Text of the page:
The Universal Experience
Like I mentioned in my schedule blog, I want Wednesday to be about books and my reactions to them. I read a lot – and I work in publishing so I’m always drowning in words. And while there are some books that I read simply because I have a few hours to kill, more often than not I want to read to learn something, be it facts or a new perspective.
I’m in the process of organizing all my favorite passages onto note cards and all my favorite ones are in a mess right now. So instead of trying to make sense of that pile, I’m going to answer a question from SoulPancake. I’m feeling a little emotional tonight so I think this will be more interesting anyway.
I opened the book at random and the question that came up was: What is one eye opening experience every person should have? (on page 63 if you’re wondering).
My answer is going to sound cliché at the onset, but please bear with me while I explain myself.
I think everyone should go through Heartbreak at least once in their life. Because Heartbreak fucking sucks.
And I’m not talking specifically about romantic heartbreak – I’m talking about any kind of life event where you actually believe that the overwhelming sadness and pain you feel is insurmountable. It’s a truly desperate place to be and I was in the thick of it about 3 years ago.
When you’re in the middle of this kind of Heartbreak it is all consuming. In hindsight, a distinct characteristic of that time period that I never anticipated is the complete lack of concern for anyone else. When friends or family would try to talk to me, I wouldn’t care – I sincerely had no interest in their life because mine was crumbling. And how could you possibly talk to me about your tire going flat when my life as I know it is over? I’ve always been more of a listener than a talker, so this complete apathy towards other people, who I otherwise cared for deeply, has always stood out to me. It’s like I was at my emotional max while heartbroken that I had no feelings left for other people.
But here’s the really amazing part. When you’re out of Heartbreak – when you can finally rebuild yourself – you have a completely new outlook on the world. At least I did. When I could begin caring about other people again, I realized I was capable of honest and deep empathy. I can still remember what it was like to walk down the street and see people laughing and think “How can you just go about your day as if nothing is happening?” like it was yesterday. And it’s not as if now I stop myself from laughing in public places for fear of other heartbroken people, but I do make sure I’m a little kinder and a lot more patient. I’ve never been a mean spirited person, but my patience has definitely grown now that I’m on this side of Heartbreak.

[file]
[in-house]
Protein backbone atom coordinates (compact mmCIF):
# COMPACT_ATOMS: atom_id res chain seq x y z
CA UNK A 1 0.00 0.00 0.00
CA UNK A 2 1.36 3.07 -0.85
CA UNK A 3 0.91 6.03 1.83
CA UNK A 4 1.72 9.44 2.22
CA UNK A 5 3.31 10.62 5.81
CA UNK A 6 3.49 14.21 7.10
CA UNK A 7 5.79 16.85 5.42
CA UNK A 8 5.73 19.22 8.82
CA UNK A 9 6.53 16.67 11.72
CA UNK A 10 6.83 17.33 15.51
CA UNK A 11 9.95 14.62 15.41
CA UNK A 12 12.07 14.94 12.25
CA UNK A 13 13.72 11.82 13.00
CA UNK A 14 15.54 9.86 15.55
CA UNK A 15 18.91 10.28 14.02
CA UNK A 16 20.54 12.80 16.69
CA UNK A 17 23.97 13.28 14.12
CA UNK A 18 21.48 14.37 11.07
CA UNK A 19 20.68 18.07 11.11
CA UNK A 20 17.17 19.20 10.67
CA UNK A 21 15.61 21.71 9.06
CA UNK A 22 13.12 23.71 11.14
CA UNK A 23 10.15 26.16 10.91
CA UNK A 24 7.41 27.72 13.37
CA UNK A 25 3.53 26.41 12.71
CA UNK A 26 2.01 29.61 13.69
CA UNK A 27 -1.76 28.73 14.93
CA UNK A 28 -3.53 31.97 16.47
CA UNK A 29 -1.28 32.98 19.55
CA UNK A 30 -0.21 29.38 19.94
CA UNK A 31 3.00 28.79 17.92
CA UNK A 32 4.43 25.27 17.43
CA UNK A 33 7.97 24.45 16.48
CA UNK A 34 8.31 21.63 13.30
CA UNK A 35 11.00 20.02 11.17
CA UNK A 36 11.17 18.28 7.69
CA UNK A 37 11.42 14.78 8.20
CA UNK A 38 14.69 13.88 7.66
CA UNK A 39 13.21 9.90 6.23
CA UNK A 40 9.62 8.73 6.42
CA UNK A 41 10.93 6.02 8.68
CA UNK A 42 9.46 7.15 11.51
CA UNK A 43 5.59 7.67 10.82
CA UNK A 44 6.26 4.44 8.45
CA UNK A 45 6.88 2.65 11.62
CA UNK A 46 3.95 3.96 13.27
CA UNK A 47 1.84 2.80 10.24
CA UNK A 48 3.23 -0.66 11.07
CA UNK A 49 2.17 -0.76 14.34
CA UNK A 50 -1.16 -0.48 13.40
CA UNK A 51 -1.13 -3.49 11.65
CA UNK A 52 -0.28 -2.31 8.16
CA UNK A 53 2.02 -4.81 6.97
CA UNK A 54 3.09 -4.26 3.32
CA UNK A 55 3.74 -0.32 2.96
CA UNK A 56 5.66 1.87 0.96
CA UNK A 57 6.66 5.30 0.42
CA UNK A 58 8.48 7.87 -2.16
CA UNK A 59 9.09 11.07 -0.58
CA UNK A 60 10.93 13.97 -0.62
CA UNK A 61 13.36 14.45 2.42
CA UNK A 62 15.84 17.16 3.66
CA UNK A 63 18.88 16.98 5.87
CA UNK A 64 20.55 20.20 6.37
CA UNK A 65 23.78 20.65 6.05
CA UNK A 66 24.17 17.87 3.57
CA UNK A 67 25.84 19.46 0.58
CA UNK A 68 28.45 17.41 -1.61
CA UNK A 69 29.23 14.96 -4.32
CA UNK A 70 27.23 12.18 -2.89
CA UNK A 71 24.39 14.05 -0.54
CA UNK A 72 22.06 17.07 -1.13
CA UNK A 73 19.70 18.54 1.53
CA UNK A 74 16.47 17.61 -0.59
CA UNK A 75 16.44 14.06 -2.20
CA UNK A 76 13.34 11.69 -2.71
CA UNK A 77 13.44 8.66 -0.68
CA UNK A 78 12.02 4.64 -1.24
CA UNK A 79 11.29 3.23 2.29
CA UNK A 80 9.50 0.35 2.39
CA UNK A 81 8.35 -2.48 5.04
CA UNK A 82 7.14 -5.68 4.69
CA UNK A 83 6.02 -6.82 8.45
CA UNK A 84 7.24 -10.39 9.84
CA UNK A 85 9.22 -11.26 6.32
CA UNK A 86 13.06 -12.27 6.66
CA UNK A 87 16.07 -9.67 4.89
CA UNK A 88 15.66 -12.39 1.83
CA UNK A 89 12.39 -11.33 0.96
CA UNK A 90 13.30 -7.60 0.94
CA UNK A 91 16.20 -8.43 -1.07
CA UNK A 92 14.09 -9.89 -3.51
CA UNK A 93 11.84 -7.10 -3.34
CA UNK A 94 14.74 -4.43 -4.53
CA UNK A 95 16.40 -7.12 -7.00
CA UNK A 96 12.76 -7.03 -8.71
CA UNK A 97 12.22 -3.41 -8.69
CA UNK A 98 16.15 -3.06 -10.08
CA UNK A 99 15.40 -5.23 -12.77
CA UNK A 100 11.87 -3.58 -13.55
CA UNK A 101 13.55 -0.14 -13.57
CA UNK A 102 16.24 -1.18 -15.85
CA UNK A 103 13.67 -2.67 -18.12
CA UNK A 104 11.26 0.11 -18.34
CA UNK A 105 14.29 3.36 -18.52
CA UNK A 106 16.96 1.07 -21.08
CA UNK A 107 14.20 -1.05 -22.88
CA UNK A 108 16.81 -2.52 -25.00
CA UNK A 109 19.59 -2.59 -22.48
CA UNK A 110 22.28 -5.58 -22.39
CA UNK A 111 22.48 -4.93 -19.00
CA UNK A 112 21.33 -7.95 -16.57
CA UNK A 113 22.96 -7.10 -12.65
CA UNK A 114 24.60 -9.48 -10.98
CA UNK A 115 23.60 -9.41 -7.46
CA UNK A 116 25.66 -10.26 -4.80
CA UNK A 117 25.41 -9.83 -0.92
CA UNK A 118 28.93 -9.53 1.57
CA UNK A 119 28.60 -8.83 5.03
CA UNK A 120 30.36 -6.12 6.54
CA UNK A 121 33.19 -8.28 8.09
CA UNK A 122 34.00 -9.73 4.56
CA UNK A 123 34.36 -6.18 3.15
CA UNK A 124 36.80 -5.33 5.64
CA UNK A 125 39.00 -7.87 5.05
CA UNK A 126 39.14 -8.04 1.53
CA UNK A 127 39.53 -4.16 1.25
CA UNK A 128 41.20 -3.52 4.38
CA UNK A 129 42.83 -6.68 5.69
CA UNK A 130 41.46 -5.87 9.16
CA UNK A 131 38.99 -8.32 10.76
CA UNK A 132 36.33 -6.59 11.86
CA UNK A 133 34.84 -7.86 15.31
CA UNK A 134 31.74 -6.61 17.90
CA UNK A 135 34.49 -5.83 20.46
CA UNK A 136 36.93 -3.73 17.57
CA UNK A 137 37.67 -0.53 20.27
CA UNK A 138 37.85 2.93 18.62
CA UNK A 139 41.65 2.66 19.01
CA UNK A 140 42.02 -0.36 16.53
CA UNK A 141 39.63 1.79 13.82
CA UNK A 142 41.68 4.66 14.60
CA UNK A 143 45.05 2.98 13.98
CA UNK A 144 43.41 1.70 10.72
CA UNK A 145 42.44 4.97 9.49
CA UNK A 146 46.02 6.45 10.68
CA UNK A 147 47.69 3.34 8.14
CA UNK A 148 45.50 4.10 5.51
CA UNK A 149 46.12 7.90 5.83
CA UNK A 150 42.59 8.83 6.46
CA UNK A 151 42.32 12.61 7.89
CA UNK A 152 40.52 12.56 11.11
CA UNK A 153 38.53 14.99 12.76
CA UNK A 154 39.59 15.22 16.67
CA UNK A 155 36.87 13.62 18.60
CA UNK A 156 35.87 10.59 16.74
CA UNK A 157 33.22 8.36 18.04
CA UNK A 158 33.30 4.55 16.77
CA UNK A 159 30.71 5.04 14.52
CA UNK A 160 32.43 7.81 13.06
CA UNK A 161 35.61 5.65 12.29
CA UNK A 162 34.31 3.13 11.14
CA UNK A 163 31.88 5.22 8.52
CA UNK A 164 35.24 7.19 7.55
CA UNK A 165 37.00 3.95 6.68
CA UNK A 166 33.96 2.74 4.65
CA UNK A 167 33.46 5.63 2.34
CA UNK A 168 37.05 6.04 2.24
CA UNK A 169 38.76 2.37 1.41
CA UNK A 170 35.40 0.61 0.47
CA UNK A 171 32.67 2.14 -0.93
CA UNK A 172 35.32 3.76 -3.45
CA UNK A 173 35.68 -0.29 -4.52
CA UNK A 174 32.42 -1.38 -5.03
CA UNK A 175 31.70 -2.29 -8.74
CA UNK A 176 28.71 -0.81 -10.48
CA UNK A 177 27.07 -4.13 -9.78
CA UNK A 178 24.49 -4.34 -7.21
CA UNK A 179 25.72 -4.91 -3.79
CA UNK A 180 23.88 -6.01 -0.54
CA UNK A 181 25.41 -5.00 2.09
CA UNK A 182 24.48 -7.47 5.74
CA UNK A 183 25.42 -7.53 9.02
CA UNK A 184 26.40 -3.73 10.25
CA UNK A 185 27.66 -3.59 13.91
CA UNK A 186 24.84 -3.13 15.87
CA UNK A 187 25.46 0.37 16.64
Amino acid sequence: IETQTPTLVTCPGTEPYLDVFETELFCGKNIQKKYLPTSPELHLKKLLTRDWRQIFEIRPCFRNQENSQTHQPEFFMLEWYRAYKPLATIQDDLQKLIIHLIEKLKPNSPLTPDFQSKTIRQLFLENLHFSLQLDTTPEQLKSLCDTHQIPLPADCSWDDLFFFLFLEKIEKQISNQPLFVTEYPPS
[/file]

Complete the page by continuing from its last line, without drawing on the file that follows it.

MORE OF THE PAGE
There is something heroic about someone, in the mist of Heartbreak, still taking care of their responsibilities. And since those people rarely advertise who they are, it’s a safer bet just to be kind and patient with everyone you interact with. That way, you never make someone’s day worse.
I’ve also seen a profound change in my gratitude since going through such a massive Heartbreak. Every day that I don’t feel like that, I feel grateful. It sounds so obvious and pedestrian but it’s true. I feel blessed to have had the life I had before The Heartbreak, but I also feel grateful that I got a life after it as well. Sure, given the chance I might have picked not to lose everything in the way that I did. But, on the other side, I got a lot of what I needed, and that is worth celebrating and feeling thankful for.
The disclaimer to all of this is not every healed heartbreak looks like this. I’m blessed to have had everything work out in a way. And I’m glad I had responsibilities to take care of that prevented me from falling into a self-serving pity party (for an extended period of time. There were a few days or weeks that I did indulge). But if everyone knew that every other person had or is or will experience heartbreak, it’d be a lot harder to feel special or like the only one who has ever felt like this. We’d have a lot more heroes and a lot less victims. Hopefully.
To that point, another benefit of everyone experiencing heartbreak is people would be more mindful of each other. After I felt Heartbreak, I vowed never to be the reason someone else feels that terribly. That’s not to say that I won’t ever disappoint someone, or even make them chronically sad. But there is a right way to be on the giving end of heartbreak and there is a wrong way. The wrong way involves embarrassment, deceit, and a general lack of compassion. And I vowed to never involve those things in my dealings with other people if I could avoid it. And I think that’s a good life lesson everyone could use. More compassion, humility and honesty with each other would increase everyone’s well being exponentially.
I suppose if there were another way that people could arrive at these things we wouldn’t really need them to experience Heartbreak. It’s sort of a messy way to learn them, but I think they’re important lessons that could help us all. To know that kindness and patience are essential. That everyone else is doing their best just to make it through the day and could use a little of our understanding. That being honest and never intentionally embarrassing each other would do much for our intimacy and the closeness of our bonds. These are all invaluable lessons I learned from Heartbreak. And I’d love for every person in the world to internalize them in some way too.
Thank you for coming back. I’ll be here again on Friday.